Stanford receives gift to support the university’s Black Community Services Center and Ujamaa student residence

The staff of Ujamaa poses with resident fellow Jan Barker-Alexander during the f

The staff of Ujamaa poses with resident fellow Jan Barker-Alexander during the fall 2014 move-in day. Barker-Alexander is 2nd from left in middle. (Image credit: L.A. Cicero)

A gift from Stanford alumnus Evan Spiegel will expand programs and create a permanent source of funding.

A generous gift from alumnus Evan Spiegel, ’12, and his family will create a permanent source of funding for the Black Community Services Center and Ujamaa House. This investment enables significant expansion of the educational, leadership and cultural programs provided by the BCSC and Ujamaa, and will empower students to play a central role in utilizing these resources. In addition, the gift will endow the resident fellow position and name the Jan Barker-Alexander Resident Fellow in Ujamaa, in honor of her remarkable impact as the longtime Ujamaa resident fellow.

President Marc Tessier-Lavigne commented on the significance of the gift. "As we strive to combat anti-Black racism in our community and in our country, this generous gift is a testament to the profound impact of the Black Community Services Center and Ujamaa learning communities at Stanford," he said.

"Stanford is advancing a number of initiatives centered around diversity, equity, inclusion and racial justice, including IDEAL, which is part of our Long-Range Vision. We are grateful to Evan and his family for supporting our work in this arena, and we know that this gift will have an immediate and positive effect on our students," he said.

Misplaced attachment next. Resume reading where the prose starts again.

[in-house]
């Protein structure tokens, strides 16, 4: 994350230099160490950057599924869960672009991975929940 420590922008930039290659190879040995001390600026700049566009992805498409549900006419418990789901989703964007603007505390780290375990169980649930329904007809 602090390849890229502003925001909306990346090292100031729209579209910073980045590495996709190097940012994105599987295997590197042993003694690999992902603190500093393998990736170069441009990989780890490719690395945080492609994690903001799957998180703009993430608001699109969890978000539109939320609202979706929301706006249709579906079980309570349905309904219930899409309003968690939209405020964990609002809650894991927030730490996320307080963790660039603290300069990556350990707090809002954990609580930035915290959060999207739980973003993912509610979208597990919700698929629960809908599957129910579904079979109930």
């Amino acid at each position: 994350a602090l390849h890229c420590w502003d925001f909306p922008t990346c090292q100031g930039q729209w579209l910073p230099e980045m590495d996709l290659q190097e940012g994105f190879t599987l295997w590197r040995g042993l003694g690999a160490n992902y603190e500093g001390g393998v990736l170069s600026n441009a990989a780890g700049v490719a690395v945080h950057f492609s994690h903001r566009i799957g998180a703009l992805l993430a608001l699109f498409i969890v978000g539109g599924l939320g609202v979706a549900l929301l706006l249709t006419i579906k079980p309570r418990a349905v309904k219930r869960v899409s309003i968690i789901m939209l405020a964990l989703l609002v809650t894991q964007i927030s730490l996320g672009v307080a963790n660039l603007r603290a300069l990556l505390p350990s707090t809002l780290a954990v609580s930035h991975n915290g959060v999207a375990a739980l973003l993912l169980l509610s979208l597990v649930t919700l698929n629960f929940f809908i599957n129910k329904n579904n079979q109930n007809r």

Evan Spiegel, ’12, is the co-founder and CEO of Snap, Inc. He developed Snapchat as a project for one of his product design classes at Stanford. During his junior year, he worked and studied in South Africa through the Bing Overseas Studies Program, where he met Bishop Desmond Tutu and witnessed the devastation of apartheid, the legacy of racism, and tireless efforts towards progress and reconciliation. Inspired by these experiences, Spiegel spent his senior year living in Ujamaa, a learning community that focuses on the histories, issues and cultures of the Black Diaspora.

"Our family is grateful for the opportunity to support Ujamaa and the BCSC," he said. "I have fond memories of building Snapchat while living in Ujamaa. The friendships I made and experiences I had in Ujamaa helped shape who I am today. Even amidst the tremendous privilege at Stanford, there was plenty to learn about the everyday injustices of racism in our society."

Together with Snap co-founder Bobby Murphy, ’10, Spiegel created the Snap Foundation, which develops pathways to the creative economy for underrepresented youth in Los Angeles. Through the Spiegel Family Fund, Spiegel also supports multiple organizations contributing to human progress through dedication to human rights, housing, education and the arts.

Jan Barker-Alexander, who was the Ujamaa resident fellow during Spiegel’s senior year, had a significant impact on the Stanford experience for him, as well as legions of other students.

"I am thrilled that we are able to honor Jan Barker-Alexander for her leadership and countless contributions to the Stanford community," Spiegel said. "I have been incredibly inspired by the creativity and aspirations of Stanford students and hope that this gift will help them advance efforts to create the change our society needs."

Barker-Alexander was the associate dean of students and director of the Black Community Services Center for nearly 18 years. Her transformational leadership includes working with an alumni leadership team and the Stanford National Black Alumni Association to raise funds to complete the renovation of the original craftsman building and expansion of a 3,000-square-foot deck and a 2,500-square-foot room used for lectures, classes, events and alumni visits.

"The BCSC and Ujamaa are spaces that provide a gateway to intellectual discovery by exposing students to what their K-12 experience never offered," said Barker-Alexander. "The learning that takes place in these spaces, outside of the classroom, helps to build our diverse and powerful community."